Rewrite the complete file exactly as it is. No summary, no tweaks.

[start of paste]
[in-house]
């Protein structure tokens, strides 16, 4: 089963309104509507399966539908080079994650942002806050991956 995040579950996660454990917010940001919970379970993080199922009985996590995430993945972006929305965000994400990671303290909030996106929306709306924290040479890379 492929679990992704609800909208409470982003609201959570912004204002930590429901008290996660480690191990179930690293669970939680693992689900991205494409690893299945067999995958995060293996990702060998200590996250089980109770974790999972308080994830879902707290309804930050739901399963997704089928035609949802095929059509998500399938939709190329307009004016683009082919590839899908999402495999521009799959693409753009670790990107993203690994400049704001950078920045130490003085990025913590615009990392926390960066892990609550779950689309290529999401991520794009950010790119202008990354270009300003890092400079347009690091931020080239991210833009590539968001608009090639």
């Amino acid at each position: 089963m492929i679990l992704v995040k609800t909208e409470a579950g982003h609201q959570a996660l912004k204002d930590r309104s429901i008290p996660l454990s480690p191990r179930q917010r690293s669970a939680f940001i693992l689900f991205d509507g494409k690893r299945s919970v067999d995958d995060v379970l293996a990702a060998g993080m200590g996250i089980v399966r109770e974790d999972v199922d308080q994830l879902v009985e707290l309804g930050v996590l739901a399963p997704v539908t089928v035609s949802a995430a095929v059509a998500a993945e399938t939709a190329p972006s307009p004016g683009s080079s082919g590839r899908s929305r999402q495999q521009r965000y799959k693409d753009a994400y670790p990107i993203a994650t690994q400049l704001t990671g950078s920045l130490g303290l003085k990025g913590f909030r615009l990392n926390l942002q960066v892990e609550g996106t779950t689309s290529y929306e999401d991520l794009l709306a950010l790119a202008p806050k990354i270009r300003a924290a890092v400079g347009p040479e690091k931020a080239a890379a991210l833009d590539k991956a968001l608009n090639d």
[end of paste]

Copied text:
[in-house]
């Protein structure tokens, strides 16, 4: 089963309104509507399966539908080079994650942002806050991956 995040579950996660454990917010940001919970379970993080199922009985996590995430993945972006929305965000994400990671303290909030996106929306709306924290040479890379 492929679990992704609800909208409470982003609201959570912004204002930590429901008290996660480690191990179930690293669970939680693992689900991205494409690893299945067999995958995060293996990702060998200590996250089980109770974790999972308080994830879902707290309804930050739901399963997704089928035609949802095929059509998500399938939709190329307009004016683009082919590839899908999402495999521009799959693409753009670790990107993203690994400049704001950078920045130490003085990025913590615009990392926390960066892990609550779950689309290529999401991520794009950010790119202008990354270009300003890092400079347009690091931020080239991210833009590539968001608009090639």
């Amino acid at each position: 089963m492929i679990l992704v995040k609800t909208e409470a579950g982003h609201q959570a996660l912004k204002d930590r309104s429901i008290p996660l454990s480690p191990r179930q917010r690293s669970a939680f940001i693992l689900f991205d509507g494409k690893r299945s919970v067999d995958d995060v379970l293996a990702a060998g993080m200590g996250i089980v399966r109770e974790d999972v199922d308080q994830l879902v009985e707290l309804g930050v996590l739901a399963p997704v539908t089928v035609s949802a995430a095929v059509a998500a993945e399938t939709a190329p972006s307009p004016g683009s080079s082919g590839r899908s929305r999402q495999q521009r965000y799959k693409d753009a994400y670790p990107i993203a994650t690994q400049l704001t990671g950078s920045l130490g303290l003085k990025g913590f909030r615009l990392n926390l942002q960066v892990e609550g996106t779950t689309s290529y929306e999401d991520l794009l709306a950010l790119a202008p806050k990354i270009r300003a924290a890092v400079g347009p040479e690091k931020a080239a890379a991210l833009d590539k991956a968001l608009n090639d």